In order to realize consistent growth, a company must conduct pre-competitive research focusing on areas where even the needs and problems remain unclear.
Canon not only engages in research and development for its cameras and other current products, including related elemental technologies, as well as common platform technologies, but also actively pursues long-term research that requires a decade or more to produce results. The results garnered from such research activities are used to acquire patents and publish academic papers and, after evaluating competitiveness, the technology is further developed for Canon's future business.
Canon is now focusing on three research topics: Terahertz (THz) Imaging, which enables imaging on the inside of an object; Digital Mass Microscopy, which enables the visualization of the distribution of living substances to support pathological diagnosis; and a Skin Gas Sensing technology, which helps diagnosis at a very early stage based on component analysis of gas released from the skin. In addition, Canon is highly regarded for its research across a wide range of other fields, with scientific societies around the world often requesting the company to make presentations. The company is taking on the challenge of creating seeds of technology to build new markets through true technological innovation.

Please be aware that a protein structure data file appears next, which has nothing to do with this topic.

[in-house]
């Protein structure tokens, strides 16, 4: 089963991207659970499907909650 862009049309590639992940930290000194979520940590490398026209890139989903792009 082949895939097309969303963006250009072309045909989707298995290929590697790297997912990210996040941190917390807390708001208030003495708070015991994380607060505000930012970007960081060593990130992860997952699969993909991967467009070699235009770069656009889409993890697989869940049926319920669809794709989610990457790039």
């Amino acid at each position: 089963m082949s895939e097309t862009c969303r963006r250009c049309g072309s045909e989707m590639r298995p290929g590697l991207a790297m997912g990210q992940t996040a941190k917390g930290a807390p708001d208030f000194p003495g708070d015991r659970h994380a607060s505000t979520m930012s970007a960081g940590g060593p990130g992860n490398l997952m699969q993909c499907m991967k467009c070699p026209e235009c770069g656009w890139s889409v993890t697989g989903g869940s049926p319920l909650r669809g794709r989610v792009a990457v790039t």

To date, research into electromagnetic waves with frequencies of 100 GHz or lower has focused on communications applications, while research into those with frequencies of 10 THz or higher has concentrated on optical technologies. In recent years, however, an unexplored frequency region called Terahertz (THz), which lies between radio waves and visible light, has come to the fore.
THz radiation is noteworthy for its ability to pass through materials and discern between different material types. THz radiation passes through paper, cloth and even thin concrete layers in the same way as radio waves. When passing through a material, THz radiation leave a spectral fingerprint made up of an array of material-specific absorption bands and reflection bands, which help to identify the material.
Many sectors have high expectations for THz radiation as a useful imaging technology for its ability to make the invisible visible. THz radiation offers a wide range of applications, including the detection of organic substances in food packages, non-intrusive quality checking of products and such medical-related uses as blood testing, pathological diagnosis of cancer cells, and quality checking of pill-form medicinal drugs.